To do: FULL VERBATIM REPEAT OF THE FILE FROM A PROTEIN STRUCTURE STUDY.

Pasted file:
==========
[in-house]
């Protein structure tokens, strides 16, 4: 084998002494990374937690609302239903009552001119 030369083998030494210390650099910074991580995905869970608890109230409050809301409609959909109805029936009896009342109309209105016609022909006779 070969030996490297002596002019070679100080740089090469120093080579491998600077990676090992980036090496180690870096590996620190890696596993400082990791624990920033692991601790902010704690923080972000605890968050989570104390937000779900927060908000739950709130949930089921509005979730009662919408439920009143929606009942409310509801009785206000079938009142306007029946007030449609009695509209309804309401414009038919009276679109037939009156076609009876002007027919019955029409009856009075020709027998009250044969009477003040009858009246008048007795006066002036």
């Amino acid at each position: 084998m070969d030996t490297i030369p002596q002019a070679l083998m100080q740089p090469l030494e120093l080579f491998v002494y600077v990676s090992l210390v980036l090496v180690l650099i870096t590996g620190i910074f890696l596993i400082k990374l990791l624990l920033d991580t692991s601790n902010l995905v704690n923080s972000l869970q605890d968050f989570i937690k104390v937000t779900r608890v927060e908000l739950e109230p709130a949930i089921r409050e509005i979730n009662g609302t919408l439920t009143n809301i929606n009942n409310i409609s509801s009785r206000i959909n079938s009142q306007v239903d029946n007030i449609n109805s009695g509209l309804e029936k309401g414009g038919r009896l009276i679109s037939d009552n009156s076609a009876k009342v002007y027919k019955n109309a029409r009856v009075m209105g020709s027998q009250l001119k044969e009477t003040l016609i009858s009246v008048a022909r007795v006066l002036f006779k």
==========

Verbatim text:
[in-house]
């Protein structure tokens, strides 16, 4: 084998002494990374937690609302239903009552001119 030369083998030494210390650099910074991580995905869970608890109230409050809301409609959909109805029936009896009342109309209105016609022909006779 070969030996490297002596002019070679100080740089090469120093080579491998600077990676090992980036090496180690870096590996620190890696596993400082990791624990920033692991601790902010704690923080972000605890968050989570104390937000779900927060908000739950709130949930089921509005979730009662919408439920009143929606009942409310509801009785206000079938009142306007029946007030449609009695509209309804309401414009038919009276679109037939009156076609009876002007027919019955029409009856009075020709027998009250044969009477003040009858009246008048007795006066002036």
């Amino acid at each position: 084998m070969d030996t490297i030369p002596q002019a070679l083998m100080q740089p090469l030494e120093l080579f491998v002494y600077v990676s090992l210390v980036l090496v180690l650099i870096t590996g620190i910074f890696l596993i400082k990374l990791l624990l920033d991580t692991s601790n902010l995905v704690n923080s972000l869970q605890d968050f989570i937690k104390v937000t779900r608890v927060e908000l739950e109230p709130a949930i089921r409050e509005i979730n009662g609302t919408l439920t009143n809301i929606n009942n409310i409609s509801s009785r206000i959909n079938s009142q306007v239903d029946n007030i449609n109805s009695g509209l309804e029936k309401g414009g038919r009896l009276i679109s037939d009552n009156s076609a009876k009342v002007y027919k019955n109309a029409r009856v009075m209105g020709s027998q009250l001119k044969e009477t003040l016609i009858s009246v008048a022909r007795v006066l002036f006779k």